none
Join

    Question

  • CREATE TABLE #Temp ( PN varchar(10), name varchar(30) )
    INSERT INTO #Temp
            ( PN , name )
    VALUES
            ( '1' , 'A & J FRIEDMAN'),
              ('2','BAYLINER MARINE CORP.')
              
              --DROP TABLE #Temp
    CREATE TABLE #temp2 (NAME VARCHAR(30))
    INSERT INTO #temp2 ( NAME )
    VALUES
                      ( 'FRIEDMAN, A & J '),
                        ('BAYLINER')
                        
                        SELECT * FROM  #Temp AS t
                        SELECT * FROM  #temp2 AS t2                                                                                                                                i want to join on Column 'NAME' but as you can see in 1st record both are same but its opposite and and 2nd record starting char are match, i have thousands of records like that, can you guys tell me easy way to identify/ join easily thanks  

    Thursday, June 27, 2013 3:13 PM

Answers

  • Thanks you for the DDL, but you did it wrong. There are no keys, the column names violate ISO-11179 rules and there are no constraints. 

    Since 80-95% of the work in SQL is done in the DDL this is important. 

    CREATE TABLE Suppliers
    (supplier_duns CHAR(9) NOT NULL PRIMARY KEY,
     supllier_name VARCHAR(30) NOT NULL);

    INSERT INTO Suppliers
    VALUES
    ('111111111', 'A & J Friedman'),
    ('222222222', 'Bayliner Marine Corp.');

    CREATE TABLE Redundant_Suppliers 
    (supplier_name VARCHAR(30) NOT NULL PRIMARY KEY);

    INSERT INTO Redundant_Suppliers (supplier_name)
    VALUES ('Friedman, A & J '),
     ('Bayliner');
     
    >> I want to join on Column 'supplier_name' but as you can see in 1st record [sic] both are same but its opposite and and 2nd record [sic] starting characters are match, I have thousands of records [sic] like that, can you guys tell me easy way to identify/ join easily <<

    Rows are not records; the differences are important. The short answer is “No”; SQL was not meant to be a string language. A better answer is to use a mailing list scrubbing package to clean up your data. I like Melissa Data, but there are other packages.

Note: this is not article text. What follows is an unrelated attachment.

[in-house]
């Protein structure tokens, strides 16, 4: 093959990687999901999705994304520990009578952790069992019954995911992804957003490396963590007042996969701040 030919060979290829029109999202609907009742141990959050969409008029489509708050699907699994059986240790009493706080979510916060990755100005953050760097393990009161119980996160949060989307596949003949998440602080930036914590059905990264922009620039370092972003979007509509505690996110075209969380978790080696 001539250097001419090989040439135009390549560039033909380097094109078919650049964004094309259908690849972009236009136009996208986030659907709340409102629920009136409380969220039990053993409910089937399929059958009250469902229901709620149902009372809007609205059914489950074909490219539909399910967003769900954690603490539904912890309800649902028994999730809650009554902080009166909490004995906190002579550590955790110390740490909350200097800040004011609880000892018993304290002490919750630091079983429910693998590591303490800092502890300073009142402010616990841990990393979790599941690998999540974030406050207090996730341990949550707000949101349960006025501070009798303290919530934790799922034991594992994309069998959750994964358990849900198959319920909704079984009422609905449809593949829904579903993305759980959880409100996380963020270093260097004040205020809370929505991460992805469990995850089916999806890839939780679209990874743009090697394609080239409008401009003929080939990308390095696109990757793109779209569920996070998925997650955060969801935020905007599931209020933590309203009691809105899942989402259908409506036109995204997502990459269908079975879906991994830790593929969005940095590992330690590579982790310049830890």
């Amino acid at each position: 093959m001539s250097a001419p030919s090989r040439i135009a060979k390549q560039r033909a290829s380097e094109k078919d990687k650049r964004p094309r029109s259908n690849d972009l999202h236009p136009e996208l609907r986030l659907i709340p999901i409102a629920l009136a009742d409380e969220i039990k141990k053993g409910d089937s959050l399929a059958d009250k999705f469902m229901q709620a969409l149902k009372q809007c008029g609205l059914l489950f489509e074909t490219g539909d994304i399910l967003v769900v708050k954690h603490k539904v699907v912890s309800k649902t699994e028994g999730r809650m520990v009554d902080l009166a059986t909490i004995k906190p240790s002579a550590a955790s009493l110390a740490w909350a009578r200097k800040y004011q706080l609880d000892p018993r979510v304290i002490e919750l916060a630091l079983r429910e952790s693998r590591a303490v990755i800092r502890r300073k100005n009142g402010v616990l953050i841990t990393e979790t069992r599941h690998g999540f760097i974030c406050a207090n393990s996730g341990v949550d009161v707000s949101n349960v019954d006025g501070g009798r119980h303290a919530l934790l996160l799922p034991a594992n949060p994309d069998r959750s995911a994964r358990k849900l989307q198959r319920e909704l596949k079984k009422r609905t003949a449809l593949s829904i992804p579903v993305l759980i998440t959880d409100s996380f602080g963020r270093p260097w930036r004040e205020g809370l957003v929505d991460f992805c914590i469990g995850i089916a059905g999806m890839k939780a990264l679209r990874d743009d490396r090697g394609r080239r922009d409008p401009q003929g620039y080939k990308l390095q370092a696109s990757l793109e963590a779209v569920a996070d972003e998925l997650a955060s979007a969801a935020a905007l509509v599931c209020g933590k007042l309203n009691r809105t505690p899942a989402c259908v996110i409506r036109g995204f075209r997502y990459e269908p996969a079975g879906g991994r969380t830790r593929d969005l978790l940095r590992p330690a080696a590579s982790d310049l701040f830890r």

--CELKO-- Books in Celko Series for Morgan-Kaufmann Publishing: Analytics and OLAP in SQL / Data and Databases: Concepts in Practice Data / Measurements and Standards in SQL SQL for Smarties / SQL Programming Style / SQL Puzzles and Answers / Thinking in Sets / Trees and Hierarchies in SQL

    Thursday, June 27, 2013 7:29 PM

All replies

  • One of the possibility is to is to create another table with unique values similar to names from both these tables and join them together.

    Here is a simple example (based on your code)

    DECLARE @Temp TABLE ( PN varchar(10), name varchar(30) )
    DECLARE @temp2 Table (NAME VARCHAR(30))
    
    INSERT INTO @Temp ( PN , name ) VALUES ( '1' , 'A & J FRIEDMAN'), ('2','BAYLINER MARINE CORP.')
    INSERT INTO @temp2 ( NAME ) VALUES ( 'FRIEDMAN, A & J '),('BAYLINER')
    
    DECLARE @UniqueNames TABLE ( Name varchar(30) )
    INSERT INTO @UniqueNames VALUES ('FRIEDMAN'),('BAYLINER')
    	                
    SELECT *
      FROM @UniqueNames U
          left outer join @Temp T1 on T1.name like '%'+u.Name+'%'
          left outer join @temp2 T2 on T2.NAME like '%'+u.Name+'%'
    

    You can play with LIKE operator and wildcard characters to get maybe better results.


    Thursday, June 27, 2013 6:04 PM
  • Hello Sam,

    You have trashy data; there is no way to easily match them. You have to clean up your data in a more manually process.


    Olaf Helper

    Blog Xing

    Thursday, June 27, 2013 6:08 PM
  • Yup OLAF, thats what i am doing right now... thanks
    Thursday, June 27, 2013 6:25 PM
  • Not easy in SQL. Can you use SSIS with Fuzzy lookup? Also there is an Excel plugin from Microsoft to do fuzzy lookups; but, I have not tried it. Excel plugin here http://www.microsoft.com/en-us/download/details.aspx?id=15011
    Thursday, June 27, 2013 6:48 PM
  • Thanks you for the DDL, but you did it wrong. There are no keys, the column names violate ISO-11179 rules and there are no constraints. 

    Since 80-95% of the work in SQL is done in the DDL this is important. 

    CREATE TABLE Suppliers
    (supplier_duns CHAR(9) NOT NULL PRIMARY KEY,
     supllier_name VARCHAR(30) NOT NULL);

    INSERT INTO Suppliers
    VALUES
    ('111111111', 'A & J Friedman'),
    ('222222222', 'Bayliner Marine Corp.');

    CREATE TABLE Redundant_Suppliers 
    (supplier_name VARCHAR(30) NOT NULL PRIMARY KEY);

    INSERT INTO Redundant_Suppliers (supplier_name)
    VALUES ('Friedman, A & J '),
     ('Bayliner');
     
    >> I want to join on Column 'supplier_name' but as you can see in 1st record [sic] both are same but its opposite and and 2nd record [sic] starting characters are match, I have thousands of records [sic] like that, can you guys tell me easy way to identify/ join easily <<

    Rows are not records; the differences are important. The short answer is “No”; SQL was not meant to be a string language. A better answer is to use a mailing list scrubbing package to clean up your data. I like Melissa Data, but there are other packages. 

    --CELKO-- Books in Celko Series for Morgan-Kaufmann Publishing: Analytics and OLAP in SQL / Data and Databases: Concepts in Practice Data / Measurements and Standards in SQL SQL for Smarties / SQL Programming Style / SQL Puzzles and Answers / Thinking in Sets / Trees and Hierarchies in SQL

    Thursday, June 27, 2013 7:29 PM